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Latest Incidents

13th December, 2017 - 9.00pm: At 9.00pm we received a call to water entering a property in Manor Roa...Read more

12th December, 2017 - 6.05pm: At 6.05pm we received a call to a chimney fire in Cricklade Road, Swin...Read more

12th December, 2017 - 5.46pm: At 5.46pm we received a call to a chimney fire in Frobisher Drive, Swi...Read more

12th December, 2017 - 5.42pm: At 5.42pm we received a call to a fuel spill in Tolpuddle Gardens, Bou...Read more

12th December, 2017 - 5.32pm: At 5.32pm we received  a call to a fire in a domestic property in Roya...Read more

12th December, 2017 - 13:24: Crews from Shaftesbury, Gillingham and Sturminster Newton attended a R...Read more

12th December, 2017 - 08:55: Crews from Shaftesbury and Mere attend reports of smell of smoke at a ...Read more

12th December, 2017 - 08:09: Crew from Swindon attend a car fire on Frankland Road.  Extinguished 2...Read more

11th December, 2017 - 11.12am: Salisbury- Two crews from Salisbury and one from Wilton along with Red...Read more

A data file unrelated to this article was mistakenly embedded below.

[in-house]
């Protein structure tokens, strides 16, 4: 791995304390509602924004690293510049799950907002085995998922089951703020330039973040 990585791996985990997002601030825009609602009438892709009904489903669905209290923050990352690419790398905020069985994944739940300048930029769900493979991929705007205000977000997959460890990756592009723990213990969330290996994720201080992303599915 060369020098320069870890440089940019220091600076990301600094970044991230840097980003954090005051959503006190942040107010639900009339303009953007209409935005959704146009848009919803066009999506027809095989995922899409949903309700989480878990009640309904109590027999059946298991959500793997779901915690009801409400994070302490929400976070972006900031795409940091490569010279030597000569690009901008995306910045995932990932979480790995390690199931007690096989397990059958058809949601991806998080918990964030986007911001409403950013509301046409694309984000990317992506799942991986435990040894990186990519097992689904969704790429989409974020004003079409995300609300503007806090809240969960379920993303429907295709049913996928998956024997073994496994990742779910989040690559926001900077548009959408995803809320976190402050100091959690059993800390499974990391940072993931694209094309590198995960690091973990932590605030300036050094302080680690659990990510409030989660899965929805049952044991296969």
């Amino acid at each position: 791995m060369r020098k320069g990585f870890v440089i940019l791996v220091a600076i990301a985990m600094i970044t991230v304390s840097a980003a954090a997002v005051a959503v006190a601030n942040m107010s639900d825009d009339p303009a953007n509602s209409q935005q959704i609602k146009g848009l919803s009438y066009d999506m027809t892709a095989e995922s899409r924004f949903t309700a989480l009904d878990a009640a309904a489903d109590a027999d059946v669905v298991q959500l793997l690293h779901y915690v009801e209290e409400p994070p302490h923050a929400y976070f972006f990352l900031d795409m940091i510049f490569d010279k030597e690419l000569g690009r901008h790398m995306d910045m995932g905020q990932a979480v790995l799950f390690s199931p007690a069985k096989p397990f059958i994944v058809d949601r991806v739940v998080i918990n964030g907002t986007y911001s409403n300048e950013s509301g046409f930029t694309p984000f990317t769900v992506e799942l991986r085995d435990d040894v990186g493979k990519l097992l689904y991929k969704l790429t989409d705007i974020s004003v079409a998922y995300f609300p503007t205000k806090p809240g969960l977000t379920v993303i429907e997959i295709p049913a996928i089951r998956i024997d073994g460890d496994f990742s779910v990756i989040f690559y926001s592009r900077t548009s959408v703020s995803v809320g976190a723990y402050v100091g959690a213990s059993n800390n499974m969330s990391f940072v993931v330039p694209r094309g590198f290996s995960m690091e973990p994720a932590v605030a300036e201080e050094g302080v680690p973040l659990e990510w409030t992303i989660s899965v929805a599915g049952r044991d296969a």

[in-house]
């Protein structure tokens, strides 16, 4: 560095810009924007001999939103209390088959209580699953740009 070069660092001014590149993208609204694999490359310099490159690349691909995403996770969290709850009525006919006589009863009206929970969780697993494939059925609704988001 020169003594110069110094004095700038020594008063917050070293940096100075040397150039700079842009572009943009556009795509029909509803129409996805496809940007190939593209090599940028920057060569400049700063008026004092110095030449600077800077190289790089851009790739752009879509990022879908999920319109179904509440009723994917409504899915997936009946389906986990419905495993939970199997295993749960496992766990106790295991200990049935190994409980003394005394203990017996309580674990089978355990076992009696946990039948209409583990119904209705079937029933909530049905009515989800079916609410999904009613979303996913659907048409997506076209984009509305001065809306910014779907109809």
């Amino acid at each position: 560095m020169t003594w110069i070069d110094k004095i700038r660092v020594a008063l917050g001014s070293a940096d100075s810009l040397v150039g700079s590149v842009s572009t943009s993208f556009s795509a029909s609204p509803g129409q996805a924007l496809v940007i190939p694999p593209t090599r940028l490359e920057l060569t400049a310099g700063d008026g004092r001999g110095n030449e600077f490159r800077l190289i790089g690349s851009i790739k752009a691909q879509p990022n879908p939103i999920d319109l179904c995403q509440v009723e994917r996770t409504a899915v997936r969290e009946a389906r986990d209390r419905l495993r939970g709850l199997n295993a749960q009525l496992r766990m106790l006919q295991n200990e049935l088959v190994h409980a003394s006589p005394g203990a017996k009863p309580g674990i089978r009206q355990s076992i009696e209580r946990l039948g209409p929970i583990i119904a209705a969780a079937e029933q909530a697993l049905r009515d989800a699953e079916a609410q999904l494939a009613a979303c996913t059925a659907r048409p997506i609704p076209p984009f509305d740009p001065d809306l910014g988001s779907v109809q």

11th December, 2017 - 4.32am: Highworth - Crews from Stratton and Swindon and an officer attended a ...Read more

Service Control Centre operators

Our Service Control Centre operators act as a link between members of the public and operational firefighters and officers.

Their main role is to answer 999 calls, when they use our radio scheme and computer-aided mobilisation system to dispatch resources to the emergency and make sure adequate cover is maintained across the Service area.

The nature of emergency calls means that Control Centre operators sometimes deal with people in very stressful situations – as such, they have to remain calm, be understanding and tactful, and empathise with the caller, whilst making sure that they gather all the information needed to supply the right help.

As we always need to be prepared for emergency situations, our Control systems are constantly monitored. Staff have to do daily tests of communication equipment to identify any faults and make sure all of our databases are kept up to date with information that we may need.

Control Centre operators work on a shift system, split into four ‘watches’ covering 24 hours a day, 365 days of the year. They work an average of 42 hours a week on a pattern of two days then two night duties followed by four days off.

 

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